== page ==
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Since then every sort of good which is immediately of importance to happiness, must be perceived by some immediate power or sense, antecedent to any opinions or reasoning (for it is the business of reason to compare the several sorts of good perceived by the several senses, and to find out the proper means for obtaining them), we must therefore carefully inquire into the several sublimer perceptive powers or senses; since it is by them we best discover what state or course of life best answers the intention of God and nature, and wherein true happiness


Note 3.-The small intervening members, said I, says he, continued they, &c. follow the inflection and tone of the member which precedes them, in a higher and feebler tone of voice.


Thus, then, said he, since you are so urgent, it is thus that I conceive it. The sovereign good is that, the possession of which renders us happy. And how, said I, do we possess it? Is it sensual or intellectual? There, you are entering, said he, upon the detail.


1. Would you do your homage the most agreeable way? would you render the most acceptable of services? offer unto God thanksgiving.

2. What shadow can be more vain than the life of a great part of mankind? Of all that eager and bustling crowd we behold on earth, how few discover the path of true happiness? How few can we find, whose activity has not been misemployed, and whose course terminates not in confessions of disappointments?

3. What are the scenes of nature that elevate the mind in the highest degree, and produce the sublime sensation? Not the gay landscape, the flowery field, or the flourishing city; but the hoary mountain, and the solitary lake; the aged forest, and the torrent falling over the rock.

4. Is there any one who will seriously maintain, that the taste of a Hottentot or a Laplander is as delicate and as correct as that of a Longinus or an Addison? or, that he can be charged with no defect or incapacity, who thinks a common newswriter as excellent an historian as Tacitus?

5. That strong hyperbolical manner which we have long been accustomed to call the Oriental manner of poetry (because some of the earliest poetical productions came to us from the east) is in truth no more Oriental than Occidental; it is characteristical of an age rather than of a country; and belongs, in some measure, to all nations at that period which first gives rise to music and to song.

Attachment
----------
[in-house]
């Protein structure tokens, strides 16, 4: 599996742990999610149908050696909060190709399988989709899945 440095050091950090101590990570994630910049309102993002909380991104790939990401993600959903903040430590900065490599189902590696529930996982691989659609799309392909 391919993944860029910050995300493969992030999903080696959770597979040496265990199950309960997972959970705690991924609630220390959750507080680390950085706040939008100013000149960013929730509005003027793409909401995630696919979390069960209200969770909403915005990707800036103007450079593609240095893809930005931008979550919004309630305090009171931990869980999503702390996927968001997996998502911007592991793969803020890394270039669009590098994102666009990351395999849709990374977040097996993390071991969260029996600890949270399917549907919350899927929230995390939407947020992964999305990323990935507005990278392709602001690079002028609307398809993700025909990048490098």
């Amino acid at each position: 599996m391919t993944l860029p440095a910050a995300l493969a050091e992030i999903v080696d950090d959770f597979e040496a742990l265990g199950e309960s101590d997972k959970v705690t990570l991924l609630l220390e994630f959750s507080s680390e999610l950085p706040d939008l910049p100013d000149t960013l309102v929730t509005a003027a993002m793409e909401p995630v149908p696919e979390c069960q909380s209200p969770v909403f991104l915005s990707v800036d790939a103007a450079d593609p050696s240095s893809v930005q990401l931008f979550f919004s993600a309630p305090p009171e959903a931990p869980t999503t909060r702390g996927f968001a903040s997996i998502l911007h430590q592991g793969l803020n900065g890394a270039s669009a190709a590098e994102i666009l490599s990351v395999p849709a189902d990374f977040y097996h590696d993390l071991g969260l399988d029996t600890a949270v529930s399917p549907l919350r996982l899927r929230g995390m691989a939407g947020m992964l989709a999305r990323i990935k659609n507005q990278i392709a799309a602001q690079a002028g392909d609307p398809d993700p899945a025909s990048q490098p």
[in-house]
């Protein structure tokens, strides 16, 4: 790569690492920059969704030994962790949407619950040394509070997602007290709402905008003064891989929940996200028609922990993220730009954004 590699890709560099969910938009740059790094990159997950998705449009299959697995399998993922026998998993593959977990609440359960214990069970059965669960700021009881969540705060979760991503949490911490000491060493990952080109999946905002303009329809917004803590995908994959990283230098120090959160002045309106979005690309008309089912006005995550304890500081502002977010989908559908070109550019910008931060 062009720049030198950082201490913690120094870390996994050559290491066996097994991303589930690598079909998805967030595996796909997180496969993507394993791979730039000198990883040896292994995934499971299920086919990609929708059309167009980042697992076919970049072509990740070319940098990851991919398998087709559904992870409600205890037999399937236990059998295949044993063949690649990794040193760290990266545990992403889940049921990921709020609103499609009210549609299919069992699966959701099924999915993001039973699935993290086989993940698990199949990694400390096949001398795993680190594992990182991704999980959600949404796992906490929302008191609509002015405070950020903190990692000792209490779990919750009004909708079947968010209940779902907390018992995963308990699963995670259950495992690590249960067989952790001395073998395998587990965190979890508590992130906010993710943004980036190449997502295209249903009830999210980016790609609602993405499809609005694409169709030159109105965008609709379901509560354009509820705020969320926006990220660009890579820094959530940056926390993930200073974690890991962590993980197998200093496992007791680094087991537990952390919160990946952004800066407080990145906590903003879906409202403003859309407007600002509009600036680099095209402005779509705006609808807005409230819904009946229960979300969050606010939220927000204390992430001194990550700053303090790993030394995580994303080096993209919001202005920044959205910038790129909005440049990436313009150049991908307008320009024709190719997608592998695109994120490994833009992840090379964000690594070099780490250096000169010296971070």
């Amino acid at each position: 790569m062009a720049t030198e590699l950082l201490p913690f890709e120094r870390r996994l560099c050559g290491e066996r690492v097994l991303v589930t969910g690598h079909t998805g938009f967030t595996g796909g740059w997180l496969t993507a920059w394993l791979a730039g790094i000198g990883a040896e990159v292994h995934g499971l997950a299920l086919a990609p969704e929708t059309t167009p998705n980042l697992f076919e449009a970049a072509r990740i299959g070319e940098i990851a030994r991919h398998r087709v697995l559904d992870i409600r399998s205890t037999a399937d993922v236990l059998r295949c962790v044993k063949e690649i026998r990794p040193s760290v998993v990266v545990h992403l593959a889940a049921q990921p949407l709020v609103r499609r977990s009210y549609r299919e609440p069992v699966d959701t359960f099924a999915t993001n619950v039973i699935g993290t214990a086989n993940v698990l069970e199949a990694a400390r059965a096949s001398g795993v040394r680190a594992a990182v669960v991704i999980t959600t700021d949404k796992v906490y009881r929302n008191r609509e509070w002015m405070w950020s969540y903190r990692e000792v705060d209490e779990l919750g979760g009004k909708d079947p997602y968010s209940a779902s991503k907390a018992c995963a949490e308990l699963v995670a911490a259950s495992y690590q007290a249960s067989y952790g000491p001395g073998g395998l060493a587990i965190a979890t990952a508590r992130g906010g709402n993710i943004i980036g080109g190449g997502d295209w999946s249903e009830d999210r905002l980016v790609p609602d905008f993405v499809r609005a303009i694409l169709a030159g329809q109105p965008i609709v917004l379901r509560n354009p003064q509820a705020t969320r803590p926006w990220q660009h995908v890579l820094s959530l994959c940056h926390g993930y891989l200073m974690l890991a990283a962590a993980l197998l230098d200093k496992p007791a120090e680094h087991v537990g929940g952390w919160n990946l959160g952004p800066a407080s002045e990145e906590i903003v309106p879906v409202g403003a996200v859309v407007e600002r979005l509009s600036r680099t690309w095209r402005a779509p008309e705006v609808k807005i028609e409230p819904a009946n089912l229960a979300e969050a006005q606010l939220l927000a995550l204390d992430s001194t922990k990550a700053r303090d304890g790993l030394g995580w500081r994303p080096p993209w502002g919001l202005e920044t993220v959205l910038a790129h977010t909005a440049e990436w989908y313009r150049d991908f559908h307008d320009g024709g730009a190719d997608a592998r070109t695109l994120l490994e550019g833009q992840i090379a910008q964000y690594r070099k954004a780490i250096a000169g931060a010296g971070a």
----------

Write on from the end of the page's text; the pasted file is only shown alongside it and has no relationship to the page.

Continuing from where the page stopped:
6. Have we no other criterion of what is beautiful than the approbation of the majority? Must we collect the voices of others, before

we form any judgment for ourselves of what deserves applause in ele. quence or poetry? By no means.

7. How shall those vacant spaces, those unemployed intervals, which, more or less, occur in the life of every one, be filled up? How can we contrive to dispose of them in any way that shall be more agreeable in itself, or more consonant to the dignity of the human mind, than in the entertainments of taste, and the study of polite literature?

8. Since those days, wherein the Son of God acted and taught, and his Evangelists recorded, what hath been the increase of the everlasting gospel? Hath that righteousness, which is intended to cover the earth as the waters cover the sea, made much progress during the last fifteen centuries? Hath it made any? Is the number, even of nominal christians, greater now than it was in the fourth century? Of all this there is sufficient reason to doubt.

9. The bliss of man, (could pride that blessing find),
Is not to act or think beyond mankind.

10. Where thy true treasure? Gold says, "not in me:"
And, "not in me," the di'mond.
Gold is poor.

11. All this dread order break-for whom? for thee?
Vile worm!-O madness! pride! impiety!

12. O the dark days of vanity while here,

How tasteless! and how terrible, when gone!
Gone? they ne'er go: when past, they haunt us still,

13. O lost to virtue, lost to manly thought,
Lost to the noble sallies of the soul,
Who think it solitude to be alone!

14. Whatever is, is right.This world, 'tis true,
Was made for Cæsar,-but for Titus too.

And which more blest? who chain'd his country, say,
Or he whose virtue sighed to lose a day?

15. At length Erasmus, that great injur’d name,
(The glory of the priesthood, and the shame)
Stemm'd the wild torrent of a barb'rous age,
And drove those holy Vandals off the stage.

16. Woe then apart, (if woe apart can be

From mortal man,) and fortune at our nod,
The gay, rich, great, triumphant, and august,
What are they? The most happy (strange to say)